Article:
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Why should I have a business Lasting Power of Attorney (LPA)?

Legal Question Time with Gardner Leader

Why should I have a business Lasting Power of Attorney (LPA)?

Laura Buchanan, Solicitor – Dispute Resolution Team

Business LPAs are basically the same as personal LPAs, except as the name suggests, they relate to your business affairs rather than your personal ones.

What is an LPA?

An LPA is a legal document that allows you to appoint someone (known as an
attorney) to deal with your personal and financial affairs should you become unwell or lose the capacity to make your own decisions for any reason.

Why should I have an LPA?

If you are a business owner, it is important to consider what would happen if you were unable to make decisions, eg if you were to have an accident, if you had an illness which incapacitated you or if you were abroad and not contactable for any reason (either on holiday or for
business).

In those circumstances, it is important to consider who would pay salaries, authorise the payment of bills or service business loans.

Many people just assume that a colleague or family member would be able to make those decisions on your behalf, but that assumption can leave you and your business exposed to considerable risk.

Does everyone need a business LPA?

No, this very much depends on the type of business you own.

If you are a sole trader, then your business is unlikely to have a separate legal entity.

In this situation it would be really sensible to have a business LPA in place to ensure you have provision for the continuity of your business in the event that you are incapacitated.

If on the other hand, you are in a partnership, you would need to check the terms of your Partnership Agreement first as some include provision for the continuity of the business should one of the partners be incapacitated.

If there is adequate provision then a business LPA would not be required.

If you are the director of a company, you should check your company’s Articles of Association.

Sometimes the articles will state that a director’s appointment should be terminated in the event they lose their capacity.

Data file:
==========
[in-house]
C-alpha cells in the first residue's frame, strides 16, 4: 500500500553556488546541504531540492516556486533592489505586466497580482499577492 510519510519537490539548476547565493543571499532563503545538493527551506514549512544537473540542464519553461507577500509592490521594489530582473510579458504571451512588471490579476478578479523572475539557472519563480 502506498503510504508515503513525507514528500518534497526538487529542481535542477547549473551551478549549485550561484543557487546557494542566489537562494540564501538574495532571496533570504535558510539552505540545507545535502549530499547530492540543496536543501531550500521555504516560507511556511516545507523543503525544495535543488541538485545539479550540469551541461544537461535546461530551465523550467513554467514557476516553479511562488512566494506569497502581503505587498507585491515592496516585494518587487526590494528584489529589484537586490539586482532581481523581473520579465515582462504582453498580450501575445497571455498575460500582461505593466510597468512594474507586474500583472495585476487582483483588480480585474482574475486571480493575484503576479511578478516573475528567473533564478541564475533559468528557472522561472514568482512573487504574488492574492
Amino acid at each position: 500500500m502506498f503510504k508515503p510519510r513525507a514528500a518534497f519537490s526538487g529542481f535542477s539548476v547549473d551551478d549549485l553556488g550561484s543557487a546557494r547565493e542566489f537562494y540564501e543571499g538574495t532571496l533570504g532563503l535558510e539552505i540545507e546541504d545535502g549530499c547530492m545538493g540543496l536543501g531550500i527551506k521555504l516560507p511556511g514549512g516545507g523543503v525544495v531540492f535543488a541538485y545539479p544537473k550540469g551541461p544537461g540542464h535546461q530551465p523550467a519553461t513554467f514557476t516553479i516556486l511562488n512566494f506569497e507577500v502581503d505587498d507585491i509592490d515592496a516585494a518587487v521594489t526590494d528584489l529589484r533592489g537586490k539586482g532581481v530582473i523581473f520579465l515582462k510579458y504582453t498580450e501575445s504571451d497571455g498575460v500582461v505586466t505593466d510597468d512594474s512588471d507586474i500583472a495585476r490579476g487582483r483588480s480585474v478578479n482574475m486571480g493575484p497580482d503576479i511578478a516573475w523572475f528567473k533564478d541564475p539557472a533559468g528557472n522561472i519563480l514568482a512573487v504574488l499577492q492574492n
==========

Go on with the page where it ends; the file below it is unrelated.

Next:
This provision is there to protect the interests of the business.

If no such provision is included, you should seek advice and may want to consider including such a provision.

However if you are the sole director of a small private company, the articles are unlikely to terminate your appointment as that would leave the business with no one to run it.

In that instance it would be sensible to have a business LPA in place.

Choosing your attorney

If you do decide to put an LPA in place, it is important you chose your attorney wisely.

The task may call for specialist skills and it is important to consider whether the person you appoint will be able to command the respect of those that they will be working with.

Also, if you work in a specialised industry there may be restrictions on who can make decisions on your behalf.

What if I don’t have a business LPA?

If you do not have a business LPA in place and you become unable to make business decisions, it may become necessary to make an application to the Court of Protection for the appointment of a deputy to act on your behalf.

This process can be costly and it can take months before a deputy is appointed, during which time your business maybe left vulnerable and at risk.

There is also no guarantee that the court of protection would appoint the same person you would have chosen.

If you are a business owner it is therefore important to consider carefully whether you should put a business LPA in place and if you are in any doubt you should seek legal advice.

Author’s Details:

Laura Buchanan
Solicitor – Dispute Resolution Team

T: 01635 508078
E: l.buchanan@gardner-leader. co.uk

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